This is a great partnership that will help restaurants. More than 8 million restaurant employees have been laid off or furloughed since the beginning of the coronavirus outbreak. So maybe this partnership could work both ways. In Germany, Aldi Sud and Aldi Nord made a staff-sharing deal with McDonald's. Workers from the burger chain are being redeployed to work in the grocery stores during the pandemic. Stores need help, too.
  • Posted on: 04/23/2020

    Should grocers close their doors to customers for safety’s sake?

    We are at the point when governors are opening up their states so the economy can slowly rebound. That means restaurants, some stores, etc. This is not the time to close supermarkets to foot traffic. Cutting off easy access to food might spark civil unrest. The most sensible solution being tried by some grocers is to limit the number of customers in the store at one time. All shoppers must wear masks or they do not enter. These measures ensure social distancing to some degree and may reduce exposure.
  • Posted on: 04/17/2020

    Some customers play bait and zero tip tricks on Instacart shoppers

    I agree that a lifetime ban for these shoppers is appropriate because their behavior is awful. Anything else? Yes. The Grocery Gods will not be happy. What goes around comes around.
  • Posted on: 04/10/2020

    Do brands have an obligation to fight the coronavirus?

    Many major CPG brands have contributed millions of dollars to those in need during the pandemic. Some have contributed food and drink to low-income families. Those receiving aid will not -- and should not -- forget which brands helped them when it mattered most.
  • Posted on: 04/07/2020

    Pre-bagged produce proves popular during pandemic

    Pre-bagged produce will continue to be popular after the virus is vanquished. In fact, it may become the norm if Covid-19 turns out to be a seasonal flu. Why? Too many hands touch produce in the store -- workers stocking the shelves, customers looking for bruises on fruit, customers coughing and sneezing in the vicinity of produce. Not many shoppers will want to take any chances, especially the elderly and at-risk folks.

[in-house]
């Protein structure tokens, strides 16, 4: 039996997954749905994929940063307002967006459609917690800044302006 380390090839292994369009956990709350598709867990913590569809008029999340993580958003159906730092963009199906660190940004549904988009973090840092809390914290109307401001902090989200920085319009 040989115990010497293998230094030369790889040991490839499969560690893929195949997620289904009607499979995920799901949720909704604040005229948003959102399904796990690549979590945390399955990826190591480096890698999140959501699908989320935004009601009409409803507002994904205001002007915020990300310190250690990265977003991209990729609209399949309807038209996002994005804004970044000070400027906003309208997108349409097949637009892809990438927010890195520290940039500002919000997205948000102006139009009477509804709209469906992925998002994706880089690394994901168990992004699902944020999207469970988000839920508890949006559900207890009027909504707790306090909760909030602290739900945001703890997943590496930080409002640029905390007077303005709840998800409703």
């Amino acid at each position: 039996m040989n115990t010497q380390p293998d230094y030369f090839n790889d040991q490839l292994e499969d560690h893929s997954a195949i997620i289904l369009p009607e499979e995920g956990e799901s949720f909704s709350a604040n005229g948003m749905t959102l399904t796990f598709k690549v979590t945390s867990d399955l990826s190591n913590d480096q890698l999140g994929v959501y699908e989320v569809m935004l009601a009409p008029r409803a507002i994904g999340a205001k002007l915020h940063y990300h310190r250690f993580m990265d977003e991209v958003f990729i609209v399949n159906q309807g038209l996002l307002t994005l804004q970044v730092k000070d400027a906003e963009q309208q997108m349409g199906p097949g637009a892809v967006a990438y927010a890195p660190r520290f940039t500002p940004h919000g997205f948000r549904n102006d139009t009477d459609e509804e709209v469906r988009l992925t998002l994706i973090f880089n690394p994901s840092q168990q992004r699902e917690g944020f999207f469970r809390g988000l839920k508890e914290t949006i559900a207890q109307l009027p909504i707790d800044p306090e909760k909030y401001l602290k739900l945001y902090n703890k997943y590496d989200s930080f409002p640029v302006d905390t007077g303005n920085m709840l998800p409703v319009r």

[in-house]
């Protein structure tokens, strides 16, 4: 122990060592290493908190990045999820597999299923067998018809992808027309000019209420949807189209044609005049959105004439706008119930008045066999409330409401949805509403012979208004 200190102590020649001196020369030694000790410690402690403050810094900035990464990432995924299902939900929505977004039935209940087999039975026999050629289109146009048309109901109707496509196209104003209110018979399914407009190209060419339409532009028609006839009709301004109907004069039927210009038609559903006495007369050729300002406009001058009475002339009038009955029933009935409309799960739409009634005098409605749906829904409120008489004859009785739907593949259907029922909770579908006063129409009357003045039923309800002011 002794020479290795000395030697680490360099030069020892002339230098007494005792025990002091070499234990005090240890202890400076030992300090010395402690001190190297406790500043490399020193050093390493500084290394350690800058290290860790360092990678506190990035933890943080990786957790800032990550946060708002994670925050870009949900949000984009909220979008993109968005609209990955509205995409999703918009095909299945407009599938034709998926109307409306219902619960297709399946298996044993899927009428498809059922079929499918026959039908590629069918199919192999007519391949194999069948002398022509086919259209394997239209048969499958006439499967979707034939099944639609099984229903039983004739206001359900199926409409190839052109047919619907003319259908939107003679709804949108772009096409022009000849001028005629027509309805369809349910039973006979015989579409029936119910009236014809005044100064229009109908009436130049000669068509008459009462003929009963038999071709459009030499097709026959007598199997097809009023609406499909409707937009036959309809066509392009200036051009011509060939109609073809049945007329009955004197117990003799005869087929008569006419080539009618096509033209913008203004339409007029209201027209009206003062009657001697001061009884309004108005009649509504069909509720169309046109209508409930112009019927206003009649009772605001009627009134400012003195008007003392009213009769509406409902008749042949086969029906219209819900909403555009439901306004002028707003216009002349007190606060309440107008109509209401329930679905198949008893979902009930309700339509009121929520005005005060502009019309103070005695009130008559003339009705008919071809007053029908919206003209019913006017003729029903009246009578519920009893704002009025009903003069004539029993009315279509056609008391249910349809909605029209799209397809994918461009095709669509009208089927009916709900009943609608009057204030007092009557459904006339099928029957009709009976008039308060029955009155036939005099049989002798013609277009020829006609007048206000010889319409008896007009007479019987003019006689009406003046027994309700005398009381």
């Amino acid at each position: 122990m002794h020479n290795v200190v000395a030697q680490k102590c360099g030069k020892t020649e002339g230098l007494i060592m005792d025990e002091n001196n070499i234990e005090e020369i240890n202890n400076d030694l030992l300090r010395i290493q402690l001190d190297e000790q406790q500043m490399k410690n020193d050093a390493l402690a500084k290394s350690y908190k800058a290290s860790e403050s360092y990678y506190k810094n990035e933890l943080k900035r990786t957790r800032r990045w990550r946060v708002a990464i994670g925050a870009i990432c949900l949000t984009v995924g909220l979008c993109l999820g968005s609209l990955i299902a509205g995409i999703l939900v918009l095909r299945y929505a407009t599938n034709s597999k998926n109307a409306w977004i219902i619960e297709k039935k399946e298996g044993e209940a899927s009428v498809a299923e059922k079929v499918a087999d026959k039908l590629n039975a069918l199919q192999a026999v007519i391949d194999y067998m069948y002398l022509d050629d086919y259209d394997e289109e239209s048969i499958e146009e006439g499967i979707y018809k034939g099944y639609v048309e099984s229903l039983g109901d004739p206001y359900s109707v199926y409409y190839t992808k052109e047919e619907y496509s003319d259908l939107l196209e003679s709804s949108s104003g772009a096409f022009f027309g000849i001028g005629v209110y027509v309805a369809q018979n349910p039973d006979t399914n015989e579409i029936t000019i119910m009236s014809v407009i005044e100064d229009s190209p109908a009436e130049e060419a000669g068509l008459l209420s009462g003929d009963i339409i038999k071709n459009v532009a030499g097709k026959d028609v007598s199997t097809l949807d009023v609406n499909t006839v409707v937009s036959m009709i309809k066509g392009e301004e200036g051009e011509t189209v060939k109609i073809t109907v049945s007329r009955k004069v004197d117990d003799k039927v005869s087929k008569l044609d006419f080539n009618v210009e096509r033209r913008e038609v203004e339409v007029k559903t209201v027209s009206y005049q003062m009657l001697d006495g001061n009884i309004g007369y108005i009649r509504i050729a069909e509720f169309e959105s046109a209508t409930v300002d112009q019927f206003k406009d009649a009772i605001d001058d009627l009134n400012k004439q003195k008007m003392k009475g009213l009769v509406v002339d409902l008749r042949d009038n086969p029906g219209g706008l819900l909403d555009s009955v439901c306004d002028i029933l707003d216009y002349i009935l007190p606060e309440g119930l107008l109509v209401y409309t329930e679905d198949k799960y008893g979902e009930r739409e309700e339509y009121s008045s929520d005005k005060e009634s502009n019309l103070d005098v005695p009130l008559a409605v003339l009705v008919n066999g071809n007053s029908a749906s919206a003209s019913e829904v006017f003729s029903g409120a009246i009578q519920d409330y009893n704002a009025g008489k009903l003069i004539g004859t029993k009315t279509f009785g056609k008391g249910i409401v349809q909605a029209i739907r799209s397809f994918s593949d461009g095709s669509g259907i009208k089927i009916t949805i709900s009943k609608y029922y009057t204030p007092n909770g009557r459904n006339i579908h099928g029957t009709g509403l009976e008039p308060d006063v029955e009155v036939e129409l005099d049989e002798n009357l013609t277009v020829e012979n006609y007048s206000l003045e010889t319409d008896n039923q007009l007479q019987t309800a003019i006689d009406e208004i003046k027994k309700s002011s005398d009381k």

• Posted on: 04/01/2020

    Will socially distanced shopping launch robot delivery for the masses?

    If the cost is not excessive and current tests are successful, robots will be part of the mix for delivering groceries after the pandemic. More curb-side pick up will continue to take place, too. A new normal is being created.
  • Posted on: 03/30/2020

    Is Kroger’s pick-up only store a solution for grocers now and in the future?

    No amount of cleaning will make any supermarket "virus free," but it can greatly minimize the chance of infecting shoppers. It's interesting to note that Austria has mandated that all grocery shoppers wear masks that the store distributes at the entrance. And they clean their stores thoroughly as well. A store dedicated to curbside pick-up of groceries is a smart move for the short term, but it won't be so for the long term. However, I predict that curbside pick-up will increase in frequency once the virus is vanquished. More shoppers who tried it during the pandemic will simply like the convenience and use this option more often.
  • Posted on: 03/26/2020

    Should retail associates be treated like frontline health responders?

    Absolutely. Some chains have increased pay for these retail associates who, thank goodness, continue to staff grocery stores. Plexiglass between cashiers and customers is a good idea. I would recommend plexiglass also at the customer service desk and the pharmacy counter. Having associates who work the produce department wear latex gloves and maybe masks may seem extreme, but would send a safety signal to shoppers.

Contact John

  • Apply to be a BrainTrust Panelist

  • Please briefly describe your qualifications — specifically, your expertise and experience in the retail industry.
  • By submitting this form, I give you permission to forward my contact information to designated members of the RetailWire staff.

    See RetailWire's privacy policy for more information about what data we collect and how it is used.